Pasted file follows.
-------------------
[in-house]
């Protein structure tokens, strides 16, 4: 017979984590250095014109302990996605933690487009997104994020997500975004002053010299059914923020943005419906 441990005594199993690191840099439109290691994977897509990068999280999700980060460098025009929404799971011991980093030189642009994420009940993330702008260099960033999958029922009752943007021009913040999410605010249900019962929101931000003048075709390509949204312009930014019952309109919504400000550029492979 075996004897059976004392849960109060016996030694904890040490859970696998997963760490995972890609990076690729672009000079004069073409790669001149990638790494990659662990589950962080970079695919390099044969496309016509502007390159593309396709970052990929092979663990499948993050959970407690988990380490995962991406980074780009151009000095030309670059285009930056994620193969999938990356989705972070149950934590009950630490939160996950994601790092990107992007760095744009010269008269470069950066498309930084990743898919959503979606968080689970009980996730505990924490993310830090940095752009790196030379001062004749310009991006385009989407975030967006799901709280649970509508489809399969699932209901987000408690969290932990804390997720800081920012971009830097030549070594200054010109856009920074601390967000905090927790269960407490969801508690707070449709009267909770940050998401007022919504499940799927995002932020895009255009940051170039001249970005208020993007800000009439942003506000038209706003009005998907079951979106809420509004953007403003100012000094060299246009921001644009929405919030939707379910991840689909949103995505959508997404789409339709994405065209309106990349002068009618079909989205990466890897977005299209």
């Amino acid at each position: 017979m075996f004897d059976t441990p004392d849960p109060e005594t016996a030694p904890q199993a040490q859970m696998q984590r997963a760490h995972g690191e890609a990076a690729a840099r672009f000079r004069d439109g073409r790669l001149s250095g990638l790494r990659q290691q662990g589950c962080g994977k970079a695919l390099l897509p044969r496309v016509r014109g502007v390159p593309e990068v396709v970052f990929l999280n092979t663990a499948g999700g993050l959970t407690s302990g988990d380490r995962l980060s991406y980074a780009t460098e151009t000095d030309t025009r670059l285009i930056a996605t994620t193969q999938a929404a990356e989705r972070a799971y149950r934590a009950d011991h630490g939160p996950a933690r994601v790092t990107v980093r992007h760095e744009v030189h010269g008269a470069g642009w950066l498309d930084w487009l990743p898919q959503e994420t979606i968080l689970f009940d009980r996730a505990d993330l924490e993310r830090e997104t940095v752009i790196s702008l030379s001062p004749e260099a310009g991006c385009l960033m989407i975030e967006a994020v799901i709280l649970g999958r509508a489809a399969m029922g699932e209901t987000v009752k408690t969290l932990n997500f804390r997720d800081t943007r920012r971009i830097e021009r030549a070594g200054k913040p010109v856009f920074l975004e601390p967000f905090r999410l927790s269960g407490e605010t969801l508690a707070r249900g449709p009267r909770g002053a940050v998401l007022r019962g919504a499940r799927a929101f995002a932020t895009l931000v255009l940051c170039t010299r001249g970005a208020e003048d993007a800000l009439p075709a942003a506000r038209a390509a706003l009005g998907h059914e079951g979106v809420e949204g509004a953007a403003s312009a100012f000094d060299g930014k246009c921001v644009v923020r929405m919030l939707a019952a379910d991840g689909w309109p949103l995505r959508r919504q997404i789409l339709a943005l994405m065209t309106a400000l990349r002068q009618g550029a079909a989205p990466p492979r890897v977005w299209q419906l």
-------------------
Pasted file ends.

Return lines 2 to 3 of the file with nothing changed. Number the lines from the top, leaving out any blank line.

């Protein structure tokens, strides 16, 4: 017979984590250095014109302990996605933690487009997104994020997500975004002053010299059914923020943005419906 441990005594199993690191840099439109290691994977897509990068999280999700980060460098025009929404799971011991980093030189642009994420009940993330702008260099960033999958029922009752943007021009913040999410605010249900019962929101931000003048075709390509949204312009930014019952309109919504400000550029492979 075996004897059976004392849960109060016996030694904890040490859970696998997963760490995972890609990076690729672009000079004069073409790669001149990638790494990659662990589950962080970079695919390099044969496309016509502007390159593309396709970052990929092979663990499948993050959970407690988990380490995962991406980074780009151009000095030309670059285009930056994620193969999938990356989705972070149950934590009950630490939160996950994601790092990107992007760095744009010269008269470069950066498309930084990743898919959503979606968080689970009980996730505990924490993310830090940095752009790196030379001062004749310009991006385009989407975030967006799901709280649970509508489809399969699932209901987000408690969290932990804390997720800081920012971009830097030549070594200054010109856009920074601390967000905090927790269960407490969801508690707070449709009267909770940050998401007022919504499940799927995002932020895009255009940051170039001249970005208020993007800000009439942003506000038209706003009005998907079951979106809420509004953007403003100012000094060299246009921001644009929405919030939707379910991840689909949103995505959508997404789409339709994405065209309106990349002068009618079909989205990466890897977005299209």
């Amino acid at each position: 017979m075996f004897d059976t441990p004392d849960p109060e005594t016996a030694p904890q199993a040490q859970m696998q984590r997963a760490h995972g690191e890609a990076a690729a840099r672009f000079r004069d439109g073409r790669l001149s250095g990638l790494r990659q290691q662990g589950c962080g994977k970079a695919l390099l897509p044969r496309v016509r014109g502007v390159p593309e990068v396709v970052f990929l999280n092979t663990a499948g999700g993050l959970t407690s302990g988990d380490r995962l980060s991406y980074a780009t460098e151009t000095d030309t025009r670059l285009i930056a996605t994620t193969q999938a929404a990356e989705r972070a799971y149950r934590a009950d011991h630490g939160p996950a933690r994601v790092t990107v980093r992007h760095e744009v030189h010269g008269a470069g642009w950066l498309d930084w487009l990743p898919q959503e994420t979606i968080l689970f009940d009980r996730a505990d993330l924490e993310r830090e997104t940095v752009i790196s702008l030379s001062p004749e260099a310009g991006c385009l960033m989407i975030e967006a994020v799901i709280l649970g999958r509508a489809a399969m029922g699932e209901t987000v009752k408690t969290l932990n997500f804390r997720d800081t943007r920012r971009i830097e021009r030549a070594g200054k913040p010109v856009f920074l975004e601390p967000f905090r999410l927790s269960g407490e605010t969801l508690a707070r249900g449709p009267r909770g002053a940050v998401l007022r019962g919504a499940r799927a929101f995002a932020t895009l931000v255009l940051c170039t010299r001249g970005a208020e003048d993007a800000l009439p075709a942003a506000r038209a390509a706003l009005g998907h059914e079951g979106v809420e949204g509004a953007a403003s312009a100012f000094d060299g930014k246009c921001v644009v923020r929405m919030l939707a019952a379910d991840g689909w309109p949103l995505r959508r919504q997404i789409l339709a943005l994405m065209t309106a400000l990349r002068q009618g550029a079909a989205p990466p492979r890897v977005w299209q419906l």